I should’ve stopped at the laundromat.
Not because I had some dirty clothes that I needed to wash. After all, I have a washer and dryer of my own at home.
But I still should’ve stopped.
As a visual storyteller, I’m always looking for spots that catch my attention, and this place did that. It was a great scene, loaded with character. A tiny, cinder block building with LAUNDROMAT spelled out in large, red plastic letters spanning the width of the building. Underneath the ten letter word there’s a big glass window that lets you peer into the place. A small wooden bench sits outside just in case you’d like a front seat to the traffic going by while the dryers do their thing.
It’s the type of setting that Joseph Mitchell would write about in one of his street life stories. Mitchell was a reporter for The New Yorker who searched out fascinating characters in interesting places.
After seeing the scene for months, I decided to take some wide angle photographs of the laundromat sign with a new lens that I had recently picked up. The golden hour would be perfect because each evening the sun sets just behind the building. The illuminated letters would stand out nicely against the sky. It would be quick and easy enough to grab a shot or two since I pass it each evening heading to the gym down the street.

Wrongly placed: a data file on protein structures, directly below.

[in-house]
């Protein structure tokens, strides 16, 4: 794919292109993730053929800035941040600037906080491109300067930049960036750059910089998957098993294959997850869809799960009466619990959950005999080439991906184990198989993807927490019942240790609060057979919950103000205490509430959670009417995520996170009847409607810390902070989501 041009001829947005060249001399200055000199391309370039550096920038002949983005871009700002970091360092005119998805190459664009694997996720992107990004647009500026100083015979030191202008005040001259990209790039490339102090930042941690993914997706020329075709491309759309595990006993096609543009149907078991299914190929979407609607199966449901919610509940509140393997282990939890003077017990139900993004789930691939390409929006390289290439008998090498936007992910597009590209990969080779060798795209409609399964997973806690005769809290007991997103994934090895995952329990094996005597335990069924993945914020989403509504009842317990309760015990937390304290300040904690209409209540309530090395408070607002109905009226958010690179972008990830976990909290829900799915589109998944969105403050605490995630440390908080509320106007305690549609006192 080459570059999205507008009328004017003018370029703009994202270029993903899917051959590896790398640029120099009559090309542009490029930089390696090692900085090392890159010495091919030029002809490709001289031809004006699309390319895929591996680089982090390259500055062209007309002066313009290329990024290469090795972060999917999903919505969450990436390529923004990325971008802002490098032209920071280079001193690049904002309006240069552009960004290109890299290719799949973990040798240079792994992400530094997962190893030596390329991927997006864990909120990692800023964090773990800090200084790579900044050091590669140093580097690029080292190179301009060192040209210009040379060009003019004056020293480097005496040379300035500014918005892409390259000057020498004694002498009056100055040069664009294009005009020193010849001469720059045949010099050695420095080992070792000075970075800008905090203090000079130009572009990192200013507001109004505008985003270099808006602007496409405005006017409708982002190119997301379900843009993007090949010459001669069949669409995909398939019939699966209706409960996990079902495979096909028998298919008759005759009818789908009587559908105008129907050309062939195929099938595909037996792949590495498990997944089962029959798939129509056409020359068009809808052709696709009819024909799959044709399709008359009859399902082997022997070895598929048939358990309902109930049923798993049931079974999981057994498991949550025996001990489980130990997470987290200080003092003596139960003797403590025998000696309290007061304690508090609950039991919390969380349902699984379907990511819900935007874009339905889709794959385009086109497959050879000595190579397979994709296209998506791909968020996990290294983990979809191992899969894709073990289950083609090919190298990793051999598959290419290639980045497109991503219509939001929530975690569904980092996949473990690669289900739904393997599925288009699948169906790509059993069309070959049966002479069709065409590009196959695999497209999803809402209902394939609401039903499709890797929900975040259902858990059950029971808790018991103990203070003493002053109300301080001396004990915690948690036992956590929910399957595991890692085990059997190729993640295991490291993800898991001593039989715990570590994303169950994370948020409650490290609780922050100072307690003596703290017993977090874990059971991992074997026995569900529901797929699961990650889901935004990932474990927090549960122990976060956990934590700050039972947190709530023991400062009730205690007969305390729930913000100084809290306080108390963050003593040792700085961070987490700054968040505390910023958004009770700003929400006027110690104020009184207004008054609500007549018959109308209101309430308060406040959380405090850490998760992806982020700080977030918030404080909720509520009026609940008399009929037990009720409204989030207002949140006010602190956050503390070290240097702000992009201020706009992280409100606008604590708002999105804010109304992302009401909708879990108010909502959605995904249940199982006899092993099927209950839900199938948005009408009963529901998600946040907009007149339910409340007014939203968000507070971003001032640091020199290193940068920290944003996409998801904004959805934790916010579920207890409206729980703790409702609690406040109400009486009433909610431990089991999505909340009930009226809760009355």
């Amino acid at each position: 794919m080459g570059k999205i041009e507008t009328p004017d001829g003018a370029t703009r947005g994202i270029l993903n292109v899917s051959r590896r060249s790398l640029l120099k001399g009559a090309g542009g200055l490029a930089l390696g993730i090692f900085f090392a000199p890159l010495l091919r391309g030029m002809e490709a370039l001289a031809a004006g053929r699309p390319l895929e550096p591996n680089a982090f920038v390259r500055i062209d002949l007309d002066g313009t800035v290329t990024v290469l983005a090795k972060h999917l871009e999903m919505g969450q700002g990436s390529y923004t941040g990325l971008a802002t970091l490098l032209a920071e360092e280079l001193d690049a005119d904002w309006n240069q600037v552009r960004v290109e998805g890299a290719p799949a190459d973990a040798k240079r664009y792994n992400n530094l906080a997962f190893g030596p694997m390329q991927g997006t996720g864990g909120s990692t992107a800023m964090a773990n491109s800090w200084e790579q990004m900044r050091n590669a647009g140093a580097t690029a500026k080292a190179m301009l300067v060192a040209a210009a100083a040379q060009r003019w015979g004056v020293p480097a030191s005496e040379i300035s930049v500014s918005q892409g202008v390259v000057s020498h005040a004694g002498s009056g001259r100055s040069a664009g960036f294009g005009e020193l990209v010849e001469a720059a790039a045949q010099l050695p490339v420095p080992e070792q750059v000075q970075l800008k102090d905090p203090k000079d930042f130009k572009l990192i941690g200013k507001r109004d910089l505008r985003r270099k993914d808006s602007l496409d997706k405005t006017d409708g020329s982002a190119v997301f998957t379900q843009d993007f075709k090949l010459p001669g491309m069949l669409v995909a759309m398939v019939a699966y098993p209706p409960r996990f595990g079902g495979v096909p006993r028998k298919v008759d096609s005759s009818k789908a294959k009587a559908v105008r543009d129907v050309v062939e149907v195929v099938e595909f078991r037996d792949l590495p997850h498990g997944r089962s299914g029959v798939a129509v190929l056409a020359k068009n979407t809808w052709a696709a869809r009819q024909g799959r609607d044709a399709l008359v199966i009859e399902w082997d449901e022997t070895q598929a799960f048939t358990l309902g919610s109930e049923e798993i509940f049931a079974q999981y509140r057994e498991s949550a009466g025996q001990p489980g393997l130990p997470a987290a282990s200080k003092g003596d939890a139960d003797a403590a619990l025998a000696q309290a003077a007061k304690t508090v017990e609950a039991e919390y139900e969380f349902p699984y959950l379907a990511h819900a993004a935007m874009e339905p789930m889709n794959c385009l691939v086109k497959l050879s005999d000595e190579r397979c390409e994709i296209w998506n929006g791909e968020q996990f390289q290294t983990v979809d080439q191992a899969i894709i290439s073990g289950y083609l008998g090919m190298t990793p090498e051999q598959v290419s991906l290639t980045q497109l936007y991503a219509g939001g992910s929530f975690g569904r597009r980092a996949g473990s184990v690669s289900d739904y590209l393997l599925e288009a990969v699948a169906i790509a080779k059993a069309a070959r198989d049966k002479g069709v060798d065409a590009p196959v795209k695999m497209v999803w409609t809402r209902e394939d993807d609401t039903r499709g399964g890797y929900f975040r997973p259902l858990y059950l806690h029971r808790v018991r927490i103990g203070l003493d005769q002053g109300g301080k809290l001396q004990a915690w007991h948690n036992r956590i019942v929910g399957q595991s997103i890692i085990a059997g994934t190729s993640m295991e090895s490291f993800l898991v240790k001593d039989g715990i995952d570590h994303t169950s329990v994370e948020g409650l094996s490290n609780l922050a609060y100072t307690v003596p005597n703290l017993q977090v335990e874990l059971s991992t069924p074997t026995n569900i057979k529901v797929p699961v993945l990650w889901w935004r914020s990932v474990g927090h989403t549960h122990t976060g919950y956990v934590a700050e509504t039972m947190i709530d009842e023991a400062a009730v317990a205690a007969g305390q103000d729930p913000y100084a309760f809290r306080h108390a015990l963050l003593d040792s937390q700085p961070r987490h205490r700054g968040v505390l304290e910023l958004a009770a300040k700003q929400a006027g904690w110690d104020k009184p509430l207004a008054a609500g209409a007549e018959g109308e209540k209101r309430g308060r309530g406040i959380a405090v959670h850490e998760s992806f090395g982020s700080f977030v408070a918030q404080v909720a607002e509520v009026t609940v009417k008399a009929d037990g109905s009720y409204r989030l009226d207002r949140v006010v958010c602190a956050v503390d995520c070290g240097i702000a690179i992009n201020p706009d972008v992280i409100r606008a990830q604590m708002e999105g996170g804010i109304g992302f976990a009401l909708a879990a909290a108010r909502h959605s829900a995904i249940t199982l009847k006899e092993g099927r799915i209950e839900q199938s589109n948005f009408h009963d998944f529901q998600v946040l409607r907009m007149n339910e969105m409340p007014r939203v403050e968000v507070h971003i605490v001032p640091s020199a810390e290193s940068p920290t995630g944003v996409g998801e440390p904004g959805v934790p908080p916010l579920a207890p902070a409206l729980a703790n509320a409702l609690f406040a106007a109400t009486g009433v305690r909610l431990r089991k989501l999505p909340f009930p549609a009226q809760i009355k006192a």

But one particular day while driving past it, I noticed the place that was unchanged for decades had suddenly…changed. The large LAUNDROMAT letters were gone, lifted, like a stubborn stain. And with it, the potential picture that had been waiting for me disappeared, too. Losing those letters turned the scene that I couldn’t stop looking at into a boring, cinderblock rectangle.
It’s strange to think that ten plastic letters are making me reflect like they are, but maybe it’s a good reminder for a new year, an omen about missed opportunities. Because like clothes at the laundromat, time tumbles, too. So, this year, stop the car and get the shot, apply for the job that you think may be a bit of a reach, or become the boss or mentor you always wish you had.
Use your missed opportunity as a motivator to make a change. Just make sure you do it before the chance is gone for good.